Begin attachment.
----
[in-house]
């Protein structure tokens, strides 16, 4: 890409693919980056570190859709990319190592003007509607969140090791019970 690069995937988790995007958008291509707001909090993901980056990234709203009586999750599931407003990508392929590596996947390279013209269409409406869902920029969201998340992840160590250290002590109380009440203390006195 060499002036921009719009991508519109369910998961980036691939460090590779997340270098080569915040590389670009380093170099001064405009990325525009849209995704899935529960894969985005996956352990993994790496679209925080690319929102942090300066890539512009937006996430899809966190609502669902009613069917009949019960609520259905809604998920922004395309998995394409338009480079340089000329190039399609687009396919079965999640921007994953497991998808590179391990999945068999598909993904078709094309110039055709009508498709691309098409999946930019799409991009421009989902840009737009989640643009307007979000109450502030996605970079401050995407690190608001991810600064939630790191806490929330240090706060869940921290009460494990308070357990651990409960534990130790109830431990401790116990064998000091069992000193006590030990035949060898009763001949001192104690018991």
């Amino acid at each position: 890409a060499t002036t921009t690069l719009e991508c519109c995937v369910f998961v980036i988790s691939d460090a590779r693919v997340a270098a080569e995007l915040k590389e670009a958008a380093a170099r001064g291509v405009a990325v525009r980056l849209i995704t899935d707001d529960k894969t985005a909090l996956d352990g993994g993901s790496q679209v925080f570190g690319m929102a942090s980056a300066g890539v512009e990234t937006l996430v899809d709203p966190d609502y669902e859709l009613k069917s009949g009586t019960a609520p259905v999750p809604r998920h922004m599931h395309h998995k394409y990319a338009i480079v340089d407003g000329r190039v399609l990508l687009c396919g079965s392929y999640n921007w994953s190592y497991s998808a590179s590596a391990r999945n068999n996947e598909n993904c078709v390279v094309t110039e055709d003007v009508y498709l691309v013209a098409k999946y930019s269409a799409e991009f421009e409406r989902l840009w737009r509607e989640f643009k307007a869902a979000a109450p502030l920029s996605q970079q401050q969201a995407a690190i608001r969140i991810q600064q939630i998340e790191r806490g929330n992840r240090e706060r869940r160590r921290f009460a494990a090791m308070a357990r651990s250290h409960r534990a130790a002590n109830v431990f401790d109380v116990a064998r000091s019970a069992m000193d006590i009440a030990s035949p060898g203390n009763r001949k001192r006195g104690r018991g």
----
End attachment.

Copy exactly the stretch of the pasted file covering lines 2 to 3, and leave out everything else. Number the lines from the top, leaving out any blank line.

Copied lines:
């Protein structure tokens, strides 16, 4: 890409693919980056570190859709990319190592003007509607969140090791019970 690069995937988790995007958008291509707001909090993901980056990234709203009586999750599931407003990508392929590596996947390279013209269409409406869902920029969201998340992840160590250290002590109380009440203390006195 060499002036921009719009991508519109369910998961980036691939460090590779997340270098080569915040590389670009380093170099001064405009990325525009849209995704899935529960894969985005996956352990993994790496679209925080690319929102942090300066890539512009937006996430899809966190609502669902009613069917009949019960609520259905809604998920922004395309998995394409338009480079340089000329190039399609687009396919079965999640921007994953497991998808590179391990999945068999598909993904078709094309110039055709009508498709691309098409999946930019799409991009421009989902840009737009989640643009307007979000109450502030996605970079401050995407690190608001991810600064939630790191806490929330240090706060869940921290009460494990308070357990651990409960534990130790109830431990401790116990064998000091069992000193006590030990035949060898009763001949001192104690018991």
């Amino acid at each position: 890409a060499t002036t921009t690069l719009e991508c519109c995937v369910f998961v980036i988790s691939d460090a590779r693919v997340a270098a080569e995007l915040k590389e670009a958008a380093a170099r001064g291509v405009a990325v525009r980056l849209i995704t899935d707001d529960k894969t985005a909090l996956d352990g993994g993901s790496q679209v925080f570190g690319m929102a942090s980056a300066g890539v512009e990234t937006l996430v899809d709203p966190d609502y669902e859709l009613k069917s009949g009586t019960a609520p259905v999750p809604r998920h922004m599931h395309h998995k394409y990319a338009i480079v340089d407003g000329r190039v399609l990508l687009c396919g079965s392929y999640n921007w994953s190592y497991s998808a590179s590596a391990r999945n068999n996947e598909n993904c078709v390279v094309t110039e055709d003007v009508y498709l691309v013209a098409k999946y930019s269409a799409e991009f421009e409406r989902l840009w737009r509607e989640f643009k307007a869902a979000a109450p502030l920029s996605q970079q401050q969201a995407a690190i608001r969140i991810q600064q939630i998340e790191r806490g929330n992840r240090e706060r869940r160590r921290f009460a494990a090791m308070a357990r651990s250290h409960r534990a130790a002590n109830v431990f401790d109380v116990a064998r000091s019970a069992m000193d006590i009440a030990s035949p060898g203390n009763r001949k001192r006195g104690r018991g």